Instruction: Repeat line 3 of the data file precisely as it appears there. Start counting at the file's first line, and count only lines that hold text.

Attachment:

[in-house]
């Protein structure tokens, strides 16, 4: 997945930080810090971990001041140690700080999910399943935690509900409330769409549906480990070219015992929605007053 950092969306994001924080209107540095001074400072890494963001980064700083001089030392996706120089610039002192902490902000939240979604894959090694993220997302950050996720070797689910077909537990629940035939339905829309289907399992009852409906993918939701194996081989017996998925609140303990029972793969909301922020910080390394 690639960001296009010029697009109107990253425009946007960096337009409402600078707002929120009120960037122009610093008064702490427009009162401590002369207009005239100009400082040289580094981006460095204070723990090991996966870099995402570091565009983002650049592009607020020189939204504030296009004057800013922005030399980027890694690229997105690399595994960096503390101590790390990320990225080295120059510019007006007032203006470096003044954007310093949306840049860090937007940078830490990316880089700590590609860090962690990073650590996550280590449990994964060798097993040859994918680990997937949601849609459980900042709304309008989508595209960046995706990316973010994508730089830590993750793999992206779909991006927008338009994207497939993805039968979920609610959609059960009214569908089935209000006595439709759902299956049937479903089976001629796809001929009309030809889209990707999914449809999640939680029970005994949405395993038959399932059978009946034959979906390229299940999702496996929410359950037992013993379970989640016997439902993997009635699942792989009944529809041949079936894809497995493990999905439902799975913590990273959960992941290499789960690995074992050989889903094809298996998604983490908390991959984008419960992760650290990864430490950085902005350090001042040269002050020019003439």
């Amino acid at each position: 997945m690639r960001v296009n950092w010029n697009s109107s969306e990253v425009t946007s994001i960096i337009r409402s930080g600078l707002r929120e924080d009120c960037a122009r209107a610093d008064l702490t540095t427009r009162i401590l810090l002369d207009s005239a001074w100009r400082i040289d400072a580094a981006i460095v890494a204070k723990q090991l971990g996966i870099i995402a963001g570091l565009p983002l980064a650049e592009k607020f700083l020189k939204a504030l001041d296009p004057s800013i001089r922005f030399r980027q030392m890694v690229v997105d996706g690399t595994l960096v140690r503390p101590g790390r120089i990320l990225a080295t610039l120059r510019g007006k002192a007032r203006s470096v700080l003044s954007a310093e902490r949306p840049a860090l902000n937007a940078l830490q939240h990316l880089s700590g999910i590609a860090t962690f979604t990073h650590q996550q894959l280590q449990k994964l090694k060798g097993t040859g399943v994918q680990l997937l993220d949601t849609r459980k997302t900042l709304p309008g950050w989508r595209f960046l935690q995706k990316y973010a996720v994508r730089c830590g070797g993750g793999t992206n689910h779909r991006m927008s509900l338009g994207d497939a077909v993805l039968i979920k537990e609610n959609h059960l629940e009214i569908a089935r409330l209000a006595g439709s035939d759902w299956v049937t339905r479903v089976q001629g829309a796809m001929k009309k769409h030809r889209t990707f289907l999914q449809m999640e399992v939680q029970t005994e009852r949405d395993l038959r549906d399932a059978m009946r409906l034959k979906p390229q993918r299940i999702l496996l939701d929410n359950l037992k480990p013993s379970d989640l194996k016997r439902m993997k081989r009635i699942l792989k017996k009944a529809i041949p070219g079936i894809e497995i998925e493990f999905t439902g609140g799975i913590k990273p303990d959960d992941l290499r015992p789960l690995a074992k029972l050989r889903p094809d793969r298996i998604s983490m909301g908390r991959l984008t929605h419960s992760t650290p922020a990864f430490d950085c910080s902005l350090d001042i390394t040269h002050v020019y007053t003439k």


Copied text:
């Amino acid at each position: 997945m690639r960001v296009n950092w010029n697009s109107s969306e990253v425009t946007s994001i960096i337009r409402s930080g600078l707002r929120e924080d009120c960037a122009r209107a610093d008064l702490t540095t427009r009162i401590l810090l002369d207009s005239a001074w100009r400082i040289d400072a580094a981006i460095v890494a204070k723990q090991l971990g996966i870099i995402a963001g570091l565009p983002l980064a650049e592009k607020f700083l020189k939204a504030l001041d296009p004057s800013i001089r922005f030399r980027q030392m890694v690229v997105d996706g690399t595994l960096v140690r503390p101590g790390r120089i990320l990225a080295t610039l120059r510019g007006k002192a007032r203006s470096v700080l003044s954007a310093e902490r949306p840049a860090l902000n937007a940078l830490q939240h990316l880089s700590g999910i590609a860090t962690f979604t990073h650590q996550q894959l280590q449990k994964l090694k060798g097993t040859g399943v994918q680990l997937l993220d949601t849609r459980k997302t900042l709304p309008g950050w989508r595209f960046l935690q995706k990316y973010a996720v994508r730089c830590g070797g993750g793999t992206n689910h779909r991006m927008s509900l338009g994207d497939a077909v993805l039968i979920k537990e609610n959609h059960l629940e009214i569908a089935r409330l209000a006595g439709s035939d759902w299956v049937t339905r479903v089976q001629g829309a796809m001929k009309k769409h030809r889209t990707f289907l999914q449809m999640e399992v939680q029970t005994e009852r949405d395993l038959r549906d399932a059978m009946r409906l034959k979906p390229q993918r299940i999702l496996l939701d929410n359950l037992k480990p013993s379970d989640l194996k016997r439902m993997k081989r009635i699942l792989k017996k009944a529809i041949p070219g079936i894809e497995i998925e493990f999905t439902g609140g799975i913590k990273p303990d959960d992941l290499r015992p789960l690995a074992k029972l050989r889903p094809d793969r298996i998604s983490m909301g908390r991959l984008t929605h419960s992760t650290p922020a990864f430490d950085c910080s902005l350090d001042i390394t040269h002050v020019y007053t003439k």